The Idrijca is a river flowing through the Idrija Hills and Cerkno Hills. It is 60 kilometres (37 mi) long.[1] It rises near Vojsko, flows towards northeast and after passing through Idrija turns to the northwest. After passing through Spodnja Idrija and Cerkno it joins the Soča in Most na Soči. It has the pluvio-nival regime and belongs to the Adriatic Sea Basin.[2]

The Idrijca near the Wild Lake
Physical characteristics
 • location
 • coordinates
46°09′06″N 13°44′25″E / 46.1517°N 13.7404°E / 46.1517; 13.7404Coordinates: 46°09′06″N 13°44′25″E / 46.1517°N 13.7404°E / 46.1517; 13.7404
Length60 km (37 mi) [1]
Basin size598 km2 (231 sq mi) [1]
Basin features
ProgressionSočaAdriatic Sea
The upper Idrijca River
Logging sluice near Idrija

The river basin has an area of 598 square kilometres (231 sq mi).[1] The major tributaries are the Belca, Zala, Cerknica, and Bača from the right and the Nikomlja, Kanošica, and Trebušica from the left. One of the right tributaries is also the Jezernica River, which originates from the Wild Lake (Slovene: Divje jezero). Being only 55 m long, the Jezernica is the shortest river in Slovenia.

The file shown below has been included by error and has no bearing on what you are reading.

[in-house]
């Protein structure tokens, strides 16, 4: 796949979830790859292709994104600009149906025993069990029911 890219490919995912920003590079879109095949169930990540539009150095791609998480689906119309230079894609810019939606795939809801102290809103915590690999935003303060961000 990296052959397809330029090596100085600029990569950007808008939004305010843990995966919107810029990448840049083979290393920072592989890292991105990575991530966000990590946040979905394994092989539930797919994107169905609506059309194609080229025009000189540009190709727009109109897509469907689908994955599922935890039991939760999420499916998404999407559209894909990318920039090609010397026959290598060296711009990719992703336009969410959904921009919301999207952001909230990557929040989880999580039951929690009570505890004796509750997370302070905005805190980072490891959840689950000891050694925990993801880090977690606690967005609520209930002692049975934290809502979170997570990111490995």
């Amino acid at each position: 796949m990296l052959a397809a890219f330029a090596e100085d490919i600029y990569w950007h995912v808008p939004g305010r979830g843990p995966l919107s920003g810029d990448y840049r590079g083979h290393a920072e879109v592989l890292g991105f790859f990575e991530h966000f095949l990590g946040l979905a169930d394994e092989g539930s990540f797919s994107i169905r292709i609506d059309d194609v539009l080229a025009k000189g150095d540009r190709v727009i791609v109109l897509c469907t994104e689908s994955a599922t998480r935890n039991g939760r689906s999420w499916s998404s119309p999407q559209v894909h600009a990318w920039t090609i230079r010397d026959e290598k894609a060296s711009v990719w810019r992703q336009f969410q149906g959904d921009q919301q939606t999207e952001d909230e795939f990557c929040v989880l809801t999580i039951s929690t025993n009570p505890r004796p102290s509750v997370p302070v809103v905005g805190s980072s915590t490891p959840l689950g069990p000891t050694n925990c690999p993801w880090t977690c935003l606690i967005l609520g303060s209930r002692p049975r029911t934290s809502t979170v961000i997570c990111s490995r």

The river has many fish, among which the Salmo marmoratus, the Rainbow Trout, and the Grayling are noteworthy. In the past, timber was driven down the Idrijca to Idrija to be used as pillars in the Idrija mercury mine. Special logging sluices (Sln. klavže) were employed for this purpose from the 17th until the 19th century.

The area of the upper Idrijca has been proclaimed the Upper Idrijca Landscape Park. It encompasses numerous karst features and diverse plant species. During World War II, Pavla Partisan Hospital stood there.



  1. ^ a b c d Rivers, longer than 25 km, and their catchment areas, Statistical Office of the Republic of Slovenia
  2. ^ Brečko Grubar, Valentina; Kovačič, Gregor (2010). "Pokrajinskoekološka oznaka jadranskega povodja v Sloveniji s poudarkom na kakovosti vodnih virov" [Landscape Ecological Characterization of the Adriatic Sea Basin in Slovenia with an Emphasis on Water Resource Quality]. Annales. Series historia et sociologia (in Slovenian). 20 (1): 153–168.

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